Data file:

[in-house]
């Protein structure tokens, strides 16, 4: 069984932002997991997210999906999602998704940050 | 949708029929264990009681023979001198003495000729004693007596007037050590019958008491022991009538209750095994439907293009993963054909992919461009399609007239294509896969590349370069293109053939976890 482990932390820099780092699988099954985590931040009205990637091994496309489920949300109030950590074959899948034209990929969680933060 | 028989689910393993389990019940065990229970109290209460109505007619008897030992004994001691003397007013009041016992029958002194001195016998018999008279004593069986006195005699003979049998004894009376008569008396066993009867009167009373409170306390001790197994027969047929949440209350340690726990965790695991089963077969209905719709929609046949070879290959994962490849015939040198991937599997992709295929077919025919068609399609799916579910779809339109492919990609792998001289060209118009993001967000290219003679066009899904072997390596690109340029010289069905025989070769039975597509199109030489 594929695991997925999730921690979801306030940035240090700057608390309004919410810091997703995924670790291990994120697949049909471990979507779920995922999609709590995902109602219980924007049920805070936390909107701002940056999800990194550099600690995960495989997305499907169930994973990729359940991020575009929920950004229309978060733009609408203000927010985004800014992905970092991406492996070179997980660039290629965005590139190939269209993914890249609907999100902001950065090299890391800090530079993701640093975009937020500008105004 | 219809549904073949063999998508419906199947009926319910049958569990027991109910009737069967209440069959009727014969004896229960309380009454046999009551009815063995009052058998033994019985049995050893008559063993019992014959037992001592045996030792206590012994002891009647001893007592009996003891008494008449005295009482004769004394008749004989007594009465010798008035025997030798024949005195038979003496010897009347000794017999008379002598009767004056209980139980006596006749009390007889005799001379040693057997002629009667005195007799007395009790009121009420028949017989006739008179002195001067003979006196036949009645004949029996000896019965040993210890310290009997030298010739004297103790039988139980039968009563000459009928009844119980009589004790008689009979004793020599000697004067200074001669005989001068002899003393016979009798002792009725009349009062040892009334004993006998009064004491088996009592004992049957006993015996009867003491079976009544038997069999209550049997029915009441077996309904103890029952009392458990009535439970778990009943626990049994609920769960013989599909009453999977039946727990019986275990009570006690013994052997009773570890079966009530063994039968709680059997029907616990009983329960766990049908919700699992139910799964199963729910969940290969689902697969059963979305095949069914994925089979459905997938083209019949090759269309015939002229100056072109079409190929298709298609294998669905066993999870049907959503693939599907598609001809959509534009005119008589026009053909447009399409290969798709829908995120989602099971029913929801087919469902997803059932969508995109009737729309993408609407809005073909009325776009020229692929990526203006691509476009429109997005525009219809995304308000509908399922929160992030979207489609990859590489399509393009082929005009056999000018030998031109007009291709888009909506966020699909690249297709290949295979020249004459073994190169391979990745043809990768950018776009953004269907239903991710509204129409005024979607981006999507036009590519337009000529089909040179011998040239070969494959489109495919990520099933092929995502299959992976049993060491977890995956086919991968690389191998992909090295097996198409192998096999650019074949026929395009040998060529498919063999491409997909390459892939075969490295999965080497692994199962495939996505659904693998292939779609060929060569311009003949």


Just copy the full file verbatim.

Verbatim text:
[in-house]
């Protein structure tokens, strides 16, 4: 069984932002997991997210999906999602998704940050 | 949708029929264990009681023979001198003495000729004693007596007037050590019958008491022991009538209750095994439907293009993963054909992919461009399609007239294509896969590349370069293109053939976890 482990932390820099780092699988099954985590931040009205990637091994496309489920949300109030950590074959899948034209990929969680933060 | 028989689910393993389990019940065990229970109290209460109505007619008897030992004994001691003397007013009041016992029958002194001195016998018999008279004593069986006195005699003979049998004894009376008569008396066993009867009167009373409170306390001790197994027969047929949440209350340690726990965790695991089963077969209905719709929609046949070879290959994962490849015939040198991937599997992709295929077919025919068609399609799916579910779809339109492919990609792998001289060209118009993001967000290219003679066009899904072997390596690109340029010289069905025989070769039975597509199109030489 594929695991997925999730921690979801306030940035240090700057608390309004919410810091997703995924670790291990994120697949049909471990979507779920995922999609709590995902109602219980924007049920805070936390909107701002940056999800990194550099600690995960495989997305499907169930994973990729359940991020575009929920950004229309978060733009609408203000927010985004800014992905970092991406492996070179997980660039290629965005590139190939269209993914890249609907999100902001950065090299890391800090530079993701640093975009937020500008105004 | 219809549904073949063999998508419906199947009926319910049958569990027991109910009737069967209440069959009727014969004896229960309380009454046999009551009815063995009052058998033994019985049995050893008559063993019992014959037992001592045996030792206590012994002891009647001893007592009996003891008494008449005295009482004769004394008749004989007594009465010798008035025997030798024949005195038979003496010897009347000794017999008379002598009767004056209980139980006596006749009390007889005799001379040693057997002629009667005195007799007395009790009121009420028949017989006739008179002195001067003979006196036949009645004949029996000896019965040993210890310290009997030298010739004297103790039988139980039968009563000459009928009844119980009589004790008689009979004793020599000697004067200074001669005989001068002899003393016979009798002792009725009349009062040892009334004993006998009064004491088996009592004992049957006993015996009867003491079976009544038997069999209550049997029915009441077996309904103890029952009392458990009535439970778990009943626990049994609920769960013989599909009453999977039946727990019986275990009570006690013994052997009773570890079966009530063994039968709680059997029907616990009983329960766990049908919700699992139910799964199963729910969940290969689902697969059963979305095949069914994925089979459905997938083209019949090759269309015939002229100056072109079409190929298709298609294998669905066993999870049907959503693939599907598609001809959509534009005119008589026009053909447009399409290969798709829908995120989602099971029913929801087919469902997803059932969508995109009737729309993408609407809005073909009325776009020229692929990526203006691509476009429109997005525009219809995304308000509908399922929160992030979207489609990859590489399509393009082929005009056999000018030998031109007009291709888009909506966020699909690249297709290949295979020249004459073994190169391979990745043809990768950018776009953004269907239903991710509204129409005024979607981006999507036009590519337009000529089909040179011998040239070969494959489109495919990520099933092929995502299959992976049993060491977890995956086919991968690389191998992909090295097996198409192998096999650019074949026929395009040998060529498919063999491409997909390459892939075969490295999965080497692994199962495939996505659904693998292939779609060929060569311009003949």